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Stokes at Lincoln Center, photo by Joan Marcus, NYTimes
May 16, 2005

A Tuneful Seven Ages of Man, From Gawky Boy to His Father


When Brian Stokes Mitchell mobilizes his one-man vocal army to sing "The Impossible Dream" from the stage of the Vivian Beaumont Theater at Lincoln Center, his eyes narrow and roll up until you see only the whites. Assuming the determined stance of a rider who has been heading into the sunset since the beginning of time, his Don Quixote is the musical apotheosis of a blind seeker of truth, a hero, yes, but a scary one, unstoppable in his fanatical quest to "follow that star, no matter how hopeless, no matter how far."

The voice that rumbles out of him like thunder underlined by drumrolls is a fierce, commanding baritone; unleashed full force, it is explosive. If you thought "The Impossible Dream" was a piece of kitsch, Mr. Mitchell's thrilling interpretation will make you think again; that's the kind of integrity a great singer can confer on a song often corrupted into something squishy and false.

Until this anthem arrives at the very end of "Love/Life," Mr. Mitchell's 90-minute concert for the theater, the singer has held his detonating force partly under wraps and for very good reasons. The song may be his grand final gesture, but it has been equaled in dramatic insight and vocal prowess many times earlier in a program that might be subtitled "The Seven Ages of Man."

"Love/Life" originated as a cabaret show that Mr. Mitchell performed at Feinstein's at the Regency in February to unanimous acclaim. For its theatrical incarnation (it plays Sundays and Mondays on the off nights of "The Light in the Piazza," through May 23), it has been slightly expanded (to 20 songs) and its material reorganized. Three members of the original quartet - Lou Marini on reeds, Bob Cranshaw on bass and Buddy Williams on drums - remain; a percussionist (Warren Smith) has been added. Gerard D'Angelo has replaced Mike Renzi as musical director and pianist.

"The Impossible Dream," with its dark, driven sense of destiny, is something of an anomaly in a show that touches only briefly on Mr. Mitchell's Broadway musicals, like "Man of La Mancha" and "Kiss Me, Kate." For much of the evening, he forsakes leading-man heroics to explore a hybrid of traditional Broadway formality and swinging pop-jazz that has few precedents in modern music; the closest may be Lena Horne and Audra McDonald at their most adventuresome, with touches of Bobby McFerrin's playfulness and Sarah Vaughan's lushness.

"Love/Life" also expresses what Mr. Mitchell describes from the stage as his "natural bent in life to be happy." As he sings and reminisces, his voice and body appear galvanized by a kind of spiritual electricity. He is one of the few singers I've heard whose affirmations of joy don't smack of the kind of smug, morning-show cheeriness that makes you wince at the phony optimism masking anxiety and rage.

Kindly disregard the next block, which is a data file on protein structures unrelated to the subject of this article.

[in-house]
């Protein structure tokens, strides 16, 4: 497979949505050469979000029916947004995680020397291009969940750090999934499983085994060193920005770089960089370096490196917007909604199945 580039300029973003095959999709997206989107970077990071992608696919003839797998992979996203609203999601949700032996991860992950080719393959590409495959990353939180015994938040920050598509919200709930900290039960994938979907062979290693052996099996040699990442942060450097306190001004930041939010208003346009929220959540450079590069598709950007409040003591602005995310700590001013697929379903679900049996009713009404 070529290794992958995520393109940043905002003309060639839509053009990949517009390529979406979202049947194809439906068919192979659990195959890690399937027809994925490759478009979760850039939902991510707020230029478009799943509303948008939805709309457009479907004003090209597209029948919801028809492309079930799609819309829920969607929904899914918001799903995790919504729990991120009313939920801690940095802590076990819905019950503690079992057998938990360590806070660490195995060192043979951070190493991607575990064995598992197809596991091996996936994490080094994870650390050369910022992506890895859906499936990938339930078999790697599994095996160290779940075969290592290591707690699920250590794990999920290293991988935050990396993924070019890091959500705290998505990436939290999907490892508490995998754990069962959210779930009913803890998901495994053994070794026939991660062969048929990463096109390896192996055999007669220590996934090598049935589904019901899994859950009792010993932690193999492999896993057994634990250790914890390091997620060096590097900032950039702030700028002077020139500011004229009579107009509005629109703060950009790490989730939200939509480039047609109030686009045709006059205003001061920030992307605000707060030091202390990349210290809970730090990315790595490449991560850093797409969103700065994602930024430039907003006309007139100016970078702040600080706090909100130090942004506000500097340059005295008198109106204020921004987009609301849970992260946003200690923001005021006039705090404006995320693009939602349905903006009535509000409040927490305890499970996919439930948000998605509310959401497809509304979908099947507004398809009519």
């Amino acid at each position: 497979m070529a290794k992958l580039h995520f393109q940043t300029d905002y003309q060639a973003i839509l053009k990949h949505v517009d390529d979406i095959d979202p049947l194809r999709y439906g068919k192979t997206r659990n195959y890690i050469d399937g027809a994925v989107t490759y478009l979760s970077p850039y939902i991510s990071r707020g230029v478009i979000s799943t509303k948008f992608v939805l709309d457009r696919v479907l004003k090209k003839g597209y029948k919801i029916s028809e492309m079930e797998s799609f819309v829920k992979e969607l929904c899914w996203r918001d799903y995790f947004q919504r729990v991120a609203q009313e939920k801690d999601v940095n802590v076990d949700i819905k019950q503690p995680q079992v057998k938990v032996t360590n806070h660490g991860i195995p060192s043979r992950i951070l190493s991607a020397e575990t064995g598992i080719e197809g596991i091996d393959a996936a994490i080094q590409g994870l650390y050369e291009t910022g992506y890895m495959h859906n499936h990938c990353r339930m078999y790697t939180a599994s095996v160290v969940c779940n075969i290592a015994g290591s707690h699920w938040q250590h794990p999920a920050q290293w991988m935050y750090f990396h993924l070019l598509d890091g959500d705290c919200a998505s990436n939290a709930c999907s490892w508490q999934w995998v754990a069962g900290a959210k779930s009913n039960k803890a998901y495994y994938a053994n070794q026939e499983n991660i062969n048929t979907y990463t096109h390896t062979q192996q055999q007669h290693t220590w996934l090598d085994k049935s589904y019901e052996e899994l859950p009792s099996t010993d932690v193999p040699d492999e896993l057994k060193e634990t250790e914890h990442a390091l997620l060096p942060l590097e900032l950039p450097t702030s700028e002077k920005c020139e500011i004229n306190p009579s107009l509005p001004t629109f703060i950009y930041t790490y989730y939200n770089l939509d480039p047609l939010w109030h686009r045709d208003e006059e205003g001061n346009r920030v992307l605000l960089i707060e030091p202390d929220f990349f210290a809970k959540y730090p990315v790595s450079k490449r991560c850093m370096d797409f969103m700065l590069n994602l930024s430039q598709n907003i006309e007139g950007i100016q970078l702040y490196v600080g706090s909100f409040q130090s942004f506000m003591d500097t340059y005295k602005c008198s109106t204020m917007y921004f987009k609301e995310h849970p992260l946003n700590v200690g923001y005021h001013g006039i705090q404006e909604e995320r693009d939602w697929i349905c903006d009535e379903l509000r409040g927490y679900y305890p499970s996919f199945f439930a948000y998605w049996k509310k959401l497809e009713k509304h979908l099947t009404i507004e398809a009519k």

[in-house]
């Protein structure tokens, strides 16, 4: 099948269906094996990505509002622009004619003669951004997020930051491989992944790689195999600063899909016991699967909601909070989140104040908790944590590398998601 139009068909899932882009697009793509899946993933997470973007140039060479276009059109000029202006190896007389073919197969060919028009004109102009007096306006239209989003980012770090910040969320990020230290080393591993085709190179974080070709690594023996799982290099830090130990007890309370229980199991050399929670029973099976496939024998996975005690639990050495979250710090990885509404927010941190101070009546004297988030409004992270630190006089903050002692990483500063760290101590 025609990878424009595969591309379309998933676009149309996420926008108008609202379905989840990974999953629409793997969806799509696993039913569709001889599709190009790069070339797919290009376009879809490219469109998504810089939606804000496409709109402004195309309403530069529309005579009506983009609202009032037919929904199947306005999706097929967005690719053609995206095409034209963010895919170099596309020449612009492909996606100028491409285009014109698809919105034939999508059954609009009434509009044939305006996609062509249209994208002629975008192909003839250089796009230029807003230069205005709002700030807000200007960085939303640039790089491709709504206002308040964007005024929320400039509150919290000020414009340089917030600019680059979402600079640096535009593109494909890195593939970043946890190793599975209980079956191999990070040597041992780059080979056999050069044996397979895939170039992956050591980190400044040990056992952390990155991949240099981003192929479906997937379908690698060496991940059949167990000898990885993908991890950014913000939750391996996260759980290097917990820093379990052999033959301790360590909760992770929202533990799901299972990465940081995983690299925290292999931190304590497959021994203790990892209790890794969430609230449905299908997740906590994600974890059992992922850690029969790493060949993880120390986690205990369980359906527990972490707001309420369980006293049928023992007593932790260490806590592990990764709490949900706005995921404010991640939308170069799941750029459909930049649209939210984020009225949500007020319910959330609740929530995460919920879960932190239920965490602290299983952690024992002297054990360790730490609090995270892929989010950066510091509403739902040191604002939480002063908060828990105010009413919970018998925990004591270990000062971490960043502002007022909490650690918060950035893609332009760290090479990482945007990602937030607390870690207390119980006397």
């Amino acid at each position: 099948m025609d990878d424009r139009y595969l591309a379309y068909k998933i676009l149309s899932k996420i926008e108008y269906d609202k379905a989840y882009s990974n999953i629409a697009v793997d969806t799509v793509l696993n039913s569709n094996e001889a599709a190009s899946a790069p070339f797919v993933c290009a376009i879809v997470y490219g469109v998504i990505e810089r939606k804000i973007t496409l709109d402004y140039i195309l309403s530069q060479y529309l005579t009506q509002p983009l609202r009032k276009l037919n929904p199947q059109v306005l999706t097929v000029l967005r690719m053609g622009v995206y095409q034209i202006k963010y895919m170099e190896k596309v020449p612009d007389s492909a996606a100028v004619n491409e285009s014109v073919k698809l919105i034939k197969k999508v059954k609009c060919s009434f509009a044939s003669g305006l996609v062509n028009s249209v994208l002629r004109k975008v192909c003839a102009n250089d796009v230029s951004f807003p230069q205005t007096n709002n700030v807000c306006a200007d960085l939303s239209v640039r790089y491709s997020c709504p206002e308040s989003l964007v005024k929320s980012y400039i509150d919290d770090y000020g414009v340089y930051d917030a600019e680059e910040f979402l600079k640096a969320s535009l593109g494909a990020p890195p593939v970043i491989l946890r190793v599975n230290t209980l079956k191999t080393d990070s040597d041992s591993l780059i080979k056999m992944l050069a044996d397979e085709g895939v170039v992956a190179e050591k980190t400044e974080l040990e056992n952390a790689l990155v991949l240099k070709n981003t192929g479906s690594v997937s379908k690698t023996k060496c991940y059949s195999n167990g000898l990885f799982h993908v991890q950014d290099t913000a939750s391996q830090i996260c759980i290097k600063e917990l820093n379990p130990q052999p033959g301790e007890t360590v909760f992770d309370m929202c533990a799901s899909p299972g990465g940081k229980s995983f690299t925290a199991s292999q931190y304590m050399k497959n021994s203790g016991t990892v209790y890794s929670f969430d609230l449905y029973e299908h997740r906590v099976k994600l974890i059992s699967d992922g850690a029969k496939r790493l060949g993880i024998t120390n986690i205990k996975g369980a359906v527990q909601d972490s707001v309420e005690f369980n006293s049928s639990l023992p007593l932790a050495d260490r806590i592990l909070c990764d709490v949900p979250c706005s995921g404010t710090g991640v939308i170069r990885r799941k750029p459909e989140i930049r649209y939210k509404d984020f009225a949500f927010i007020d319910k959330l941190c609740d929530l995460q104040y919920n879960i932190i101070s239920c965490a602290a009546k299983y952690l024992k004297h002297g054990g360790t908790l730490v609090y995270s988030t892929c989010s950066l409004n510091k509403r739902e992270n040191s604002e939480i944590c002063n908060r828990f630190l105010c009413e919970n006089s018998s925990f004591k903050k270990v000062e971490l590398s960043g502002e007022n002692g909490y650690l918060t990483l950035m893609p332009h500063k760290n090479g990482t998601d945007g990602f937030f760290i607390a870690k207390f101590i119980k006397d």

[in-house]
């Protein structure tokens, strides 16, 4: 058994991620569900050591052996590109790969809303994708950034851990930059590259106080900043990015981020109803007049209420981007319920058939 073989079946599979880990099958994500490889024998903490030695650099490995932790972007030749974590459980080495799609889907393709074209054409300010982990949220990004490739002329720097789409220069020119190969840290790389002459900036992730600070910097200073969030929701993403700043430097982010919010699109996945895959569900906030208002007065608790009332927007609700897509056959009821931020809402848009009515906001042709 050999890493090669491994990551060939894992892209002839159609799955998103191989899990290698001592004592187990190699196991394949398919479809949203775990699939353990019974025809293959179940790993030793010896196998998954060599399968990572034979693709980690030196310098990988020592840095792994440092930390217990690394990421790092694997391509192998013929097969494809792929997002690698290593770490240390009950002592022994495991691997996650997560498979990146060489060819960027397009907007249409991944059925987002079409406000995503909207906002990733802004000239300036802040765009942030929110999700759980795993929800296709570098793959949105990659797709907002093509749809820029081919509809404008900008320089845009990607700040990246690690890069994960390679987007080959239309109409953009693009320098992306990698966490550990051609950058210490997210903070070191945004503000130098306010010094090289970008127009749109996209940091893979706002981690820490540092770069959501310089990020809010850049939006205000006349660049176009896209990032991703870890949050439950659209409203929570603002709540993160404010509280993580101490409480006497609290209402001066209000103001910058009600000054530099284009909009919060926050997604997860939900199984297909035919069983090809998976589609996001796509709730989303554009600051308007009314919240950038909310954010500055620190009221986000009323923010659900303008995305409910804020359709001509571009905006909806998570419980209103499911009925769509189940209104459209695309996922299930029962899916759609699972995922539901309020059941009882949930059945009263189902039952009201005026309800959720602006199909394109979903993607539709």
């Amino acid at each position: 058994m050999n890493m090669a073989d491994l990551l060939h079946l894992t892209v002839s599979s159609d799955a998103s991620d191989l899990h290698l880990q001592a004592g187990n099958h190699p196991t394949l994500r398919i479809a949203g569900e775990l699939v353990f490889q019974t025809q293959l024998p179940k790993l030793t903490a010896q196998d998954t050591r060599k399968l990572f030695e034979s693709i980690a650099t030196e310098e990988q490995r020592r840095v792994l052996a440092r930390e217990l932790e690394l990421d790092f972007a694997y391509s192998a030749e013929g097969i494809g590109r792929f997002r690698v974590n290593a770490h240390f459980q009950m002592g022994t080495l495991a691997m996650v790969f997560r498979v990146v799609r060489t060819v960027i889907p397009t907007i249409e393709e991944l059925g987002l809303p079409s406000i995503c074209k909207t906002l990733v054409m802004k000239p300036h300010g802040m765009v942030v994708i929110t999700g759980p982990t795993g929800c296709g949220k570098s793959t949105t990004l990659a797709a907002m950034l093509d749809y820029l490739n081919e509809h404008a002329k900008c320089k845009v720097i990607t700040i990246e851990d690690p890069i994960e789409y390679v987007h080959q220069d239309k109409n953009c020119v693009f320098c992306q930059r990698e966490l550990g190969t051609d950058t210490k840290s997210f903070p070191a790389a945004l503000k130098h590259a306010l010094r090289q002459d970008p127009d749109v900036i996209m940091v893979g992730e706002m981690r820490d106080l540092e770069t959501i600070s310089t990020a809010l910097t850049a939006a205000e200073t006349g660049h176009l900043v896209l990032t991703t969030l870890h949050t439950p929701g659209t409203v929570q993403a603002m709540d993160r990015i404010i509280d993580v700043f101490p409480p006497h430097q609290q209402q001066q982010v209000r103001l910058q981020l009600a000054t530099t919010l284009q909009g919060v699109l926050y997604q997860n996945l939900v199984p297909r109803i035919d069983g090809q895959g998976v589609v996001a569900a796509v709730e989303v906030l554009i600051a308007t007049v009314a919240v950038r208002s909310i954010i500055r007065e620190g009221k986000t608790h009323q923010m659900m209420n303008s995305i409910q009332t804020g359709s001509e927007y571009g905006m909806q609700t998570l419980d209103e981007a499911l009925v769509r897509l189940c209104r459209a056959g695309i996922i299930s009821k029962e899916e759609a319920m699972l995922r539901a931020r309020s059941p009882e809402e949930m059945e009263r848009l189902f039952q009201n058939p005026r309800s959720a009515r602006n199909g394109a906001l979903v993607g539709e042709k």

But the underlying musical thread of "Love/Life" is a dialogue between jazz and theater in which the singer anchors every song to a fully realized character while maintaining a measure of improvisatory freedom.

In the evening's most ominous moment, a tense, springy pop-jazz arrangement of Cole Porter's "Love for Sale," Mr. Mitchell becomes an avaricious flesh peddler, bending and twirling notes like Al Jarreau as he warily prowls the street, hawking his wares.

The riskiest segment of "Love/Life" finds Mr. Mitchell shedding his adult sophistication to metamorphose into a shy, gawky little boy. Insecure and eager to please, peering this way and that, he sings Joe Raposo's "Bein' Green" in a small, hopeful voice, before another child appears, one who has just lost a spelling bee, in Bruce Hornsby's "Hooray for Tom." At the end of this little trilogy, the boy becomes his empathic father reliving his childhood as he teaches the names of things to his young son in Maury Yeston's "New Words."

Mr. Mitchell may be chameleonic, but his vocal colors and personalities never feel dissociated; everything emanates from a powerful center in which, miraculously, the child inside feels free to express himself with an openness few singers have the courage to show.

Nowhere is this more apparent than in Mr. Mitchell's crooning of four classic love songs - "How Long Has This Been Going On?" "Embraceable You," "The Very Thought of You" and "They Can't Take That Away From Me" - in which the mature singer exults in romantic love with a childlike delight. In his silken, elegant phrases that linger over each ecstatic exclamation, Mr. Mitchell makes you believe that the happiness bursting out of him is as natural as breathing.

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